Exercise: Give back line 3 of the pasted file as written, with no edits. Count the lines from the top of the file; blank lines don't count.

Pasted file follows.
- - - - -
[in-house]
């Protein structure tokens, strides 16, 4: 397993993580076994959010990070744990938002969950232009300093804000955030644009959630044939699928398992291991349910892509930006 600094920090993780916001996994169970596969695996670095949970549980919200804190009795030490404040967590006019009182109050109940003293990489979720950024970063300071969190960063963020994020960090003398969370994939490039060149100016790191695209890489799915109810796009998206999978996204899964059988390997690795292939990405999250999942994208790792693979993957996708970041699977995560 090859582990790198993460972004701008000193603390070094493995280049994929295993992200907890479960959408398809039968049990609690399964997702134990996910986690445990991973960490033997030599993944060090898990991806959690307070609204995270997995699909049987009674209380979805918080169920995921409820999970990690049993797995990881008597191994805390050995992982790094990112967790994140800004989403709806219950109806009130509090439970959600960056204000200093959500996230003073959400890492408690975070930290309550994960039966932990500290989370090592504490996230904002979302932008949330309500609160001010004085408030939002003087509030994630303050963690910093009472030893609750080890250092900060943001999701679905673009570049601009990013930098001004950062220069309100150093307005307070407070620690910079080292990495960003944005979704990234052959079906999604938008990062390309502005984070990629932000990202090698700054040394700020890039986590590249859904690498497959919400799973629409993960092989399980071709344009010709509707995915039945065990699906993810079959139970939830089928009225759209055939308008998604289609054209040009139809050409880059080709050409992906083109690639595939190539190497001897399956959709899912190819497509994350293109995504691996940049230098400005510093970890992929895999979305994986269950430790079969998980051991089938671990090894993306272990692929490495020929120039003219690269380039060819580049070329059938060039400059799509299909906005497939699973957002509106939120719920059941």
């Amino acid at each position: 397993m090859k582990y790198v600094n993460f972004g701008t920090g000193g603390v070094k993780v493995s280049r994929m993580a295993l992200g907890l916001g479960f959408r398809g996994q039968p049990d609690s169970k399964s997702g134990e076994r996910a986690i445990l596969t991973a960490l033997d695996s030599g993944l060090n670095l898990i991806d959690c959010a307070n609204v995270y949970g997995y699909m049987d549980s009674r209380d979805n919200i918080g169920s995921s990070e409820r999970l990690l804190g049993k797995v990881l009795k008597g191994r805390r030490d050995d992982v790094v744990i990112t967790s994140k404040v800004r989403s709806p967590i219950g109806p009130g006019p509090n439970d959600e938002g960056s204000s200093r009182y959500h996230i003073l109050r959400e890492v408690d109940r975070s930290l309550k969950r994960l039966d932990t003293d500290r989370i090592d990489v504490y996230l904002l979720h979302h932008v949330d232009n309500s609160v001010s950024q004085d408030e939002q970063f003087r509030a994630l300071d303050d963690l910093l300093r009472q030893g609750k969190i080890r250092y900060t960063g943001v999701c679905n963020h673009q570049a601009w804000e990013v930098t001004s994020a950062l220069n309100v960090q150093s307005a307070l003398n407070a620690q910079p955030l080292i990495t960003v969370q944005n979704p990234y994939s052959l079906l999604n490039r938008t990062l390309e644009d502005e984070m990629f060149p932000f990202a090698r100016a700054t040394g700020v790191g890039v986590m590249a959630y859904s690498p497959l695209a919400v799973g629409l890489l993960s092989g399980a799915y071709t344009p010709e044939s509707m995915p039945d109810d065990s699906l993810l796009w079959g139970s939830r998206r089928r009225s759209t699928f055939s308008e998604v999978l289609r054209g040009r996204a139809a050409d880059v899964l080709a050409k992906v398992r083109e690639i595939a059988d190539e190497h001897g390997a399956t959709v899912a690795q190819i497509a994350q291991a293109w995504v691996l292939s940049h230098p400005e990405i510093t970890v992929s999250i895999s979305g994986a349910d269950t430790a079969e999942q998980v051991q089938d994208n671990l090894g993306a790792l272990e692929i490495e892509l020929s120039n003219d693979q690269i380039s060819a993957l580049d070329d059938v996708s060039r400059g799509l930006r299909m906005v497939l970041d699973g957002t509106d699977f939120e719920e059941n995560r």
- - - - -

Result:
């Amino acid at each position: 397993m090859k582990y790198v600094n993460f972004g701008t920090g000193g603390v070094k993780v493995s280049r994929m993580a295993l992200g907890l916001g479960f959408r398809g996994q039968p049990d609690s169970k399964s997702g134990e076994r996910a986690i445990l596969t991973a960490l033997d695996s030599g993944l060090n670095l898990i991806d959690c959010a307070n609204v995270y949970g997995y699909m049987d549980s009674r209380d979805n919200i918080g169920s995921s990070e409820r999970l990690l804190g049993k797995v990881l009795k008597g191994r805390r030490d050995d992982v790094v744990i990112t967790s994140k404040v800004r989403s709806p967590i219950g109806p009130g006019p509090n439970d959600e938002g960056s204000s200093r009182y959500h996230i003073l109050r959400e890492v408690d109940r975070s930290l309550k969950r994960l039966d932990t003293d500290r989370i090592d990489v504490y996230l904002l979720h979302h932008v949330d232009n309500s609160v001010s950024q004085d408030e939002q970063f003087r509030a994630l300071d303050d963690l910093l300093r009472q030893g609750k969190i080890r250092y900060t960063g943001v999701c679905n963020h673009q570049a601009w804000e990013v930098t001004s994020a950062l220069n309100v960090q150093s307005a307070l003398n407070a620690q910079p955030l080292i990495t960003v969370q944005n979704p990234y994939s052959l079906l999604n490039r938008t990062l390309e644009d502005e984070m990629f060149p932000f990202a090698r100016a700054t040394g700020v790191g890039v986590m590249a959630y859904s690498p497959l695209a919400v799973g629409l890489l993960s092989g399980a799915y071709t344009p010709e044939s509707m995915p039945d109810d065990s699906l993810l796009w079959g139970s939830r998206r089928r009225s759209t699928f055939s308008e998604v999978l289609r054209g040009r996204a139809a050409d880059v899964l080709a050409k992906v398992r083109e690639i595939a059988d190539e190497h001897g390997a399956t959709v899912a690795q190819i497509a994350q291991a293109w995504v691996l292939s940049h230098p400005e990405i510093t970890v992929s999250i895999s979305g994986a349910d269950t430790a079969e999942q998980v051991q089938d994208n671990l090894g993306a790792l272990e692929i490495e892509l020929s120039n003219d693979q690269i380039s060819a993957l580049d070329d059938v996708s060039r400059g799509l930006r299909m906005v497939l970041d699973g957002t509106d699977f939120e719920e059941n995560r």